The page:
Series: A New Normal

Joshua 1:1-3

When I was 12 years old my family moved from Los Altos California to Houston Texas. I didn’t want to move I was getting ready to go into 7th grade I liked my school I liked my friends I liked my life but I didn’t really have a choice. My Dad was transferred to Houston and we had to go and so we moved. We moved in August, I had never been out of California at that time. We landed at Houston Intercontinental Airport. And in those days you’d have to walk outside to get to the actual terminal. And when we hit the air in Houston in August, as a 12 year-old, I had never encountered humidity. It was as if we had landed in someone’s armpit. It was just like, ”Yikes! What is wrong with this place?” And I had to go to a new house. And I had to go to new surroundings. And I had to make new friends. And I had to go to a new school. And I was nervous. And I was scared. And I had been there about 2 weeks, and I said, ”I miss my old house, and I miss my old friends, and I miss my old school, and I want my old life back.” Can you relate to that?

We’re starting a new series today entitled, ”A New Normal: Dealing with the Changes of Life.” Life changes, have you figured that out? Have you also noticed the fact that most of us don’t like change? I mean, a few do, but the vast majority in this service, watching on television, listening on the radio, we don’t really like change.

Have you heard the old jokes about changing a light bulb? You know, church people don’t like change. Somebody came up with these stories and jokes about church people changing a light bulb:

How many southern gospel singers does it take to change a light bulb? Five: one to change it and a quartet to sing about how much they long for the old one.

How many charismatics does it take to change a light bulb? Ten: one to change the bulb and nine to pray against the spirit of darkness.

How many TV evangelists does it take to change a light bulb? One: but for the message of light to continue send in your donation today.

How many liberal theologians does it take to change a light bulb? At least ten, as they need to hold a debate on whether or not the light bulb even exists. There’s some liberal theologians out there didn’t like that one.

How many Catholics does it take to change a light bulb? None: they use candles.

How many Amish does it take to change a light bulb? What’s a light bulb?

How many Southern Baptists does it take to change a light bulb? What do you mean, change it?

It’s the way we tend to be. We don’t like change. But life is filled with change. You can’t get around the fact that life changes. And sometimes life changes drastically and significantly, without warning and without your permission. It just changes. Companies go bankrupt. People get cancer. Kids grow up and move away and have their own kids. And sometimes they move back. Yikes! Now they’re back home. I was just getting used to this change where you’re away, and now I’ve got grandkids living with me. Hey, bodies wear out. People get old. Technology advances. Culture shifts.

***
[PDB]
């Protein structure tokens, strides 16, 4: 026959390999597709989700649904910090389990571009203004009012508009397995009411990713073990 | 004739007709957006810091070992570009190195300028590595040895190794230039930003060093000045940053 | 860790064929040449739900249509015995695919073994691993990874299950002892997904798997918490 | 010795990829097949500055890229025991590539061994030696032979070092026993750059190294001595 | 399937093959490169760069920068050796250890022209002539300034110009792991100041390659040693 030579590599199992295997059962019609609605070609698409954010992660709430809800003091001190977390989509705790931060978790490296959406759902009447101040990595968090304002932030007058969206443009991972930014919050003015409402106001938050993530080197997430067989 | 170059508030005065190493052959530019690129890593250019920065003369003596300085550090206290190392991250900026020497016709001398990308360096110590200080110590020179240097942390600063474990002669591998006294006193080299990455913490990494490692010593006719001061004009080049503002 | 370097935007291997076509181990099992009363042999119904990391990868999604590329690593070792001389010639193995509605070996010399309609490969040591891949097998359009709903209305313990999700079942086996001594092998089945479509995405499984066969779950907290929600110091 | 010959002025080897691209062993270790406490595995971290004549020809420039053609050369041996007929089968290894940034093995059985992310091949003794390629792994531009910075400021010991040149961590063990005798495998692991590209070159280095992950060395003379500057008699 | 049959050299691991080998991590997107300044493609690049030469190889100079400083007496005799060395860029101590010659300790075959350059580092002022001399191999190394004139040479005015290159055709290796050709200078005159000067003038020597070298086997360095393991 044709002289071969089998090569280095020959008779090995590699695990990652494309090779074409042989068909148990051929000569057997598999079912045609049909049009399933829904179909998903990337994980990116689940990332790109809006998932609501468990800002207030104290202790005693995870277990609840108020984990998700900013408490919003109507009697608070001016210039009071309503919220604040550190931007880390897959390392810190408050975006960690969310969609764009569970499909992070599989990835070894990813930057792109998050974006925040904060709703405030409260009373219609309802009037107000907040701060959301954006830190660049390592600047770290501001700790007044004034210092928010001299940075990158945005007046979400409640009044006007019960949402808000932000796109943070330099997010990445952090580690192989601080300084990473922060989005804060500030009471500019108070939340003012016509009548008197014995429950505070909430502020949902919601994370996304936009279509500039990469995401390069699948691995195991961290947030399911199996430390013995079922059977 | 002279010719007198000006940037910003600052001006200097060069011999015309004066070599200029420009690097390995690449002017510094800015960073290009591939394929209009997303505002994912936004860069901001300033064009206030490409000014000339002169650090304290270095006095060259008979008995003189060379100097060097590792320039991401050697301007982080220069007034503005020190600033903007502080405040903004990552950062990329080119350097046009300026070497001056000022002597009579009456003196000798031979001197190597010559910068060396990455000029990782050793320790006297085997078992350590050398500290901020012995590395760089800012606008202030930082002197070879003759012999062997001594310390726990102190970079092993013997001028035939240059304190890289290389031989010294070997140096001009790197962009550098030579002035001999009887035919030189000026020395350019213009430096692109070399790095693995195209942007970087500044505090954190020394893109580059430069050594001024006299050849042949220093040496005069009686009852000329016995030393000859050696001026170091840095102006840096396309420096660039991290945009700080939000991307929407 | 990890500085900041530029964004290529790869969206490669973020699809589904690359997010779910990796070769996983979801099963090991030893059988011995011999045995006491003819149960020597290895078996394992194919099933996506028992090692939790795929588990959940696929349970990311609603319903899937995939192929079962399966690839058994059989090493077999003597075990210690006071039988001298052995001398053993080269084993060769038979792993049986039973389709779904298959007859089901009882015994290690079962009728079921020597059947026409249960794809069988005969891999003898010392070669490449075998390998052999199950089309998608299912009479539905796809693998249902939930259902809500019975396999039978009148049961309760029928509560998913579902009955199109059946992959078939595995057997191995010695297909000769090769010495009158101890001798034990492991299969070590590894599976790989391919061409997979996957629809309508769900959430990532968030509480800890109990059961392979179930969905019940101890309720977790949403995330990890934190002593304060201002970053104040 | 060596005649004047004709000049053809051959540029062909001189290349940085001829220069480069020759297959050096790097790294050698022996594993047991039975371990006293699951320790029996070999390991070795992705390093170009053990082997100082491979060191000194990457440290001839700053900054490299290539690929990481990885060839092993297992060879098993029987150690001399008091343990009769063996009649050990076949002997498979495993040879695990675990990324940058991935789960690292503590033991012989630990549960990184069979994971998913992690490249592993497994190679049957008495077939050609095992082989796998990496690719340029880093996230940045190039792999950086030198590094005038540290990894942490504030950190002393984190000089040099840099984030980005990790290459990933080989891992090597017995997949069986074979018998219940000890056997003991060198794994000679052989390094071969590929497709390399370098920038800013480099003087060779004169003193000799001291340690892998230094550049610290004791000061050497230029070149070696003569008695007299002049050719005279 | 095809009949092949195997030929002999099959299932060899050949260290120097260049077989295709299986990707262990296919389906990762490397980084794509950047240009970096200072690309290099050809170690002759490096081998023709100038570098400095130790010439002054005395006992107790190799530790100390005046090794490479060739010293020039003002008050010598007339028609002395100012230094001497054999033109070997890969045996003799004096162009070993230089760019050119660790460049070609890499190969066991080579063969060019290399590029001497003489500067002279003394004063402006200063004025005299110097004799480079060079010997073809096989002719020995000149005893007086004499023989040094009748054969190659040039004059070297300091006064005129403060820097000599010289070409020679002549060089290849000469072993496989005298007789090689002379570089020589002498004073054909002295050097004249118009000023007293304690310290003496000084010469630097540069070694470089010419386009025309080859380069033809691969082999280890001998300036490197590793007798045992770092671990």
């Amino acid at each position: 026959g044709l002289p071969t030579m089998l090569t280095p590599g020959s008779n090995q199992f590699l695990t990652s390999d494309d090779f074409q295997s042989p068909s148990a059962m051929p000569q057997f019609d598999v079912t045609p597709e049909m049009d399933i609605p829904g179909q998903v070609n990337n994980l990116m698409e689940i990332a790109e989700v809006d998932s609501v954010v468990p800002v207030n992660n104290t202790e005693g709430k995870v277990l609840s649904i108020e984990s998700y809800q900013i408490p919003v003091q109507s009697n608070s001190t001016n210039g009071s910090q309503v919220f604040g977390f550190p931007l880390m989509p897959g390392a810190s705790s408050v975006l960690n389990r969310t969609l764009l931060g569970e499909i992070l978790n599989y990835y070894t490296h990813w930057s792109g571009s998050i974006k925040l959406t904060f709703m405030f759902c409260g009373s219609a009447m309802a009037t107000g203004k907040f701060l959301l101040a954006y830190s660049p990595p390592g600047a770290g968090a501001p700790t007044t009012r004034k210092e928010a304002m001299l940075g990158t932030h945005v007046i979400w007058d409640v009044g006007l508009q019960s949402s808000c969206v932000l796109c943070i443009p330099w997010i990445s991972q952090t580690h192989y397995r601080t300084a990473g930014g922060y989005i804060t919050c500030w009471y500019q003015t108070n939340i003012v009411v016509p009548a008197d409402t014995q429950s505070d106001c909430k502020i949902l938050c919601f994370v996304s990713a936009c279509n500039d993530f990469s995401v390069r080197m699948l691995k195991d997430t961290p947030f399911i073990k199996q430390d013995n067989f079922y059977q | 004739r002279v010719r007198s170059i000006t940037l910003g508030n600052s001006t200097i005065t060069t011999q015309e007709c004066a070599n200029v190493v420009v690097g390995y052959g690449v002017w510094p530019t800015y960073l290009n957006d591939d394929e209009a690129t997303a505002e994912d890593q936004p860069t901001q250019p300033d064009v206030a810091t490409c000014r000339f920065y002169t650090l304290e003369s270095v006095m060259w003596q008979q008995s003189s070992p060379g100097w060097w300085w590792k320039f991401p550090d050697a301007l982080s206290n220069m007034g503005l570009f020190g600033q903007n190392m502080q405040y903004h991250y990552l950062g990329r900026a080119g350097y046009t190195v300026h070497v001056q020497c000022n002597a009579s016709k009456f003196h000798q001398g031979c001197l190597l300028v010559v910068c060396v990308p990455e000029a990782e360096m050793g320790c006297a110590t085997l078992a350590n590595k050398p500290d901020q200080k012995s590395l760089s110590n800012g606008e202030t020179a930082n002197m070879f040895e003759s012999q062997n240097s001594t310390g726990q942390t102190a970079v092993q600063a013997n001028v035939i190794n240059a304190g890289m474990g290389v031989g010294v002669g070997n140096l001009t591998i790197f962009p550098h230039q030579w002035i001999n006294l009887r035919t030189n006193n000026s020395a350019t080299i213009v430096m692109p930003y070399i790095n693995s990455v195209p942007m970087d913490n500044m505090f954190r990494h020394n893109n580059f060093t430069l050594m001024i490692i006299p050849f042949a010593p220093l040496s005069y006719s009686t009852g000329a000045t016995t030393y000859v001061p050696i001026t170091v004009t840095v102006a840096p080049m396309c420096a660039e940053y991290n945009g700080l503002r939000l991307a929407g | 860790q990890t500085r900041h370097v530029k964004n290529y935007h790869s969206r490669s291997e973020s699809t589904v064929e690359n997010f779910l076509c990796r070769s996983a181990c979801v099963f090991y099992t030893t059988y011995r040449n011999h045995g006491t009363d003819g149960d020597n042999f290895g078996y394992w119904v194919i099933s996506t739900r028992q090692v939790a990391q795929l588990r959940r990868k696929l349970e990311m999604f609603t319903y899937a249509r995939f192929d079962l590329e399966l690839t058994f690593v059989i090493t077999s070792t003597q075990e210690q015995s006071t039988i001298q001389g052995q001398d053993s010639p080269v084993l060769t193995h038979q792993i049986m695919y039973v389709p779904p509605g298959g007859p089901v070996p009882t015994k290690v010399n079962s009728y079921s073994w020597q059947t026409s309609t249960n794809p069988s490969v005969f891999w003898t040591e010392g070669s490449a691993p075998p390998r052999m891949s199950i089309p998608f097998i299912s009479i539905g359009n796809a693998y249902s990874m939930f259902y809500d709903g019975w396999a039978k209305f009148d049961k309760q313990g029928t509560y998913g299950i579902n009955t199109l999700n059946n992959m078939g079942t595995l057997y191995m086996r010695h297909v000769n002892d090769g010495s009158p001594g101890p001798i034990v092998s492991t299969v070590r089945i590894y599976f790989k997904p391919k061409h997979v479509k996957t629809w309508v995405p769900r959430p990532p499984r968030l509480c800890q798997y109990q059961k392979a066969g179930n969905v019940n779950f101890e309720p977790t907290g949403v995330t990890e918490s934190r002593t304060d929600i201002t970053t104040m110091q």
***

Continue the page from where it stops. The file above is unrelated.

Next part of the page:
Employees get transferred. Ministers retire. Loved ones die. Life changes. And you and I have to learn to deal with the changes of life. Hey, what do you do when life changes without your permission and without your okay and without advanced warning? Life just comes in.

Think about in Japan how life has changed so drastically for the people that live there. I mean, just like that everything’s gone in so many of those towns. It’s just heartbreaking to see that. Life changes. Earthquakes do happen. Tsunamis do happen. Hurricanes do happen. Tornados do happen. What do you do? Do you follow the advice of Job’s wife and curse God and die? Do you blame everyone under the sun for the changes that have taken place in your life? Do you dig in your heels and hold onto the past? Do you become bitter and angry and resentful because of the changes that have taken place? Or do you trust God and embrace a new normal?

Now in Joshua chapter 1, Joshua and the people were experiencing a great big, giant, huge change. Their leader, Moses, who had led them in mighty power, as God did miracle after miracle after miracle through Moses; I mean, huge miracles, giant miracles; Red Sea-parting miracles came through Moses. But now Moses has died and there is going to be a changing of the guard, and things were going to be different.

And the Scripture says in Joshua chapter 1, beginning in verse 1: ”Now it came about after the death of Moses, the servant of the Lord, that the Lord spoke to Joshua, the son of Nun, Moses’ servant, saying, Moses, My servant, is dead. Now, therefore, arise, cross this Jordan, you and all this people, to the land which I am giving to them, to the sons of Israel. Every place on which the sole of your foot treads I have given it to you, just as I spoke to Moses.”

What do you do when life, your familiar life, changes significantly and drastically? I think we can learn so much from what the people of God did when there was that great big change from Moses to Joshua. And I want you to notice three steps that they took, directed by the Lord, that are steps you need to take, that are steps I need to take, that are steps we need to take as we deal with change.